The discussion at Rox Populi from which I appropriated ellroon's comment involved Michelle of A Small Victory. In fact somehow it focused on her for awhile, as she became what über commenter Chris Clarke called a synedoche for the thread.
Michelle has both a lively style and a lively blog, and by the time I'd seen the link to her reply there were far to many comments to attempt any meaningful discussion.
Roxanne was writing about Bush voters with "Buyers Remorse". My own comment, posted before Michelle entered the picture, was to the effect that there'd be no welcome mat on my door; that people who now found themselves with a different administration than the one they thought they were getting could have a decent interval to think about why they'd gone wrong and why. Here's Michelle, on her own blog:
I've also left similar sentiments in comments on various blogs and, for the most part, they were met with a flurry of clenched fists and righteous indignation, with calls for me to go out and start protesting (or something like that) to prove my regret.
Well...no. It's not like that. First of all, I am not sitting here admitting to the world (ok, just the minuscule part of the world who reads this) that I regret my vote so I can, oh, get a pat on the head or a clap on the back or a wide-armed welcome back to the fold. I'm not going back to any fold and I don't seek anyone's approval.
As I said later, I didn't see any fist clenching, not by blog discussion standards, anyway, and what there was was more aimed at Rox's general point than Michelle specifically. I'd never considered this a discussion about welcoming people into any "fold". The question is if we can find some place to have a decent, civilized discussion. Like the Paris Peace Conference, we're going to spend a long time arguing about the shape of the table, folks. It's a chasm, not a crack in the asphalt. Michelle again:
There are others out there like me. I talk to them at work. I talk to them in the parking lot of schools, waiting for our kids. I talk to them in email or instant message, people from across the country who feel that twinge of regret. What we all have in common is this: we feel used. We feel taken advantage of. We feel manipulated.
I mean to be concilliatory. I've lived in a "Red State" all my life. I know Republican voters beyond the silly stereotypes of our chattering class. It's impossible to accept that a Republican in 2005 had no understanding of the power of the religious right, no inkling that the party favored big corporations over average Americans, no awareness that Republicans were every bit the Big Spenders and Nanny Staters they claim Democrats are, merely with different alignment. The Republican party has never been anything else. The cognative dissonace and the political cacophony that covered this over has got to be addressed. Michelle:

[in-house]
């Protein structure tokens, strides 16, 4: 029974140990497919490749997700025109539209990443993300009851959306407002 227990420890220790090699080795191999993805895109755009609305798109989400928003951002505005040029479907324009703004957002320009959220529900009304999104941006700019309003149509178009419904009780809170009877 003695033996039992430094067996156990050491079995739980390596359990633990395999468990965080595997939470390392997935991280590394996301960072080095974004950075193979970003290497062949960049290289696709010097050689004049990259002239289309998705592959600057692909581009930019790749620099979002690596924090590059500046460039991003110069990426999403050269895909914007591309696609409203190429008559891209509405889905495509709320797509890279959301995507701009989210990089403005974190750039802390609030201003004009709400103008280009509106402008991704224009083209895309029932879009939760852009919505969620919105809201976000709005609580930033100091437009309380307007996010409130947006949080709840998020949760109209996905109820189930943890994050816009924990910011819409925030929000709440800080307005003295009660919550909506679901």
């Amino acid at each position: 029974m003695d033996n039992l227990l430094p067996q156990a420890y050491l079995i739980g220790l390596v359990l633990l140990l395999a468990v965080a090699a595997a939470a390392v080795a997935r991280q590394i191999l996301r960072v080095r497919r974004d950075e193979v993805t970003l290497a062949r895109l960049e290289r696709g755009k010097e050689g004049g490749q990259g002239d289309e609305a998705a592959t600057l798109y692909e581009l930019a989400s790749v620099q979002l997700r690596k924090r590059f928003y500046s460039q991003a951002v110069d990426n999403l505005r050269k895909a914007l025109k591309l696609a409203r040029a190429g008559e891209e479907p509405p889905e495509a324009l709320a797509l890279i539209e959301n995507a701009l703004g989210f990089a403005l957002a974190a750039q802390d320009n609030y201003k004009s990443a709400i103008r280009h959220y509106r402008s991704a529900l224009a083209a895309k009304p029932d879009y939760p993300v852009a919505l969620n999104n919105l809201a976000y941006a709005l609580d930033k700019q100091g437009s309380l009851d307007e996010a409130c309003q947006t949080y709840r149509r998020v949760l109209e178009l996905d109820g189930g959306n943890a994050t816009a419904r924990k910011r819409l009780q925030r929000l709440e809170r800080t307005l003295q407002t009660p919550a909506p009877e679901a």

There are people who have seen this “confession” from me already who assume this means I think George W. Bush is an evil person, that I’ve finally joined the BusHitler crowd. No. Hardly. I don’t hate George Bush, much as I don’t hate John Kerry. I just don’t think that either of them is what America needs.
With all due respect, I can't accept the sentiment. I don't think there's any sense on the right of what sort of President John Kerry would have been; there's simply an ongoing meme that dates to Carter. The "BusHitler" business is just the product of a party which has been talking to itself for twenty-five years, and a media which has facilitated, where it did not promote, the the right's defining every argument on every political issue we face. Those chickens are back home to roost. We do not have a disaster in Iraq, and zero international credibility, because you backed the wrong horse, or because you weren't offered a suitable alternative. We have a disaster because of the hubris displayed when you bash those cardboard cartoon Democrats. We have a disaster because we do not have a fair and honest hearing of the issue for a free an informed electorate. We have, instead, these bumper-sticker caricatures that cut off all debate on any issue, including the invasion of a country that posed no immediate threat to us or anybody else. Until and unless people recognize that failure, until they can acknowledge what is simple, hard truth, that there are legitimate points of view on the left side of the spectrum, and engage those views, there can't be any port for drifting Republicans in the Democratic party. If you don't want one, fine. But at least stop and think about which party has shut off all options and pulled up all the lifeboats.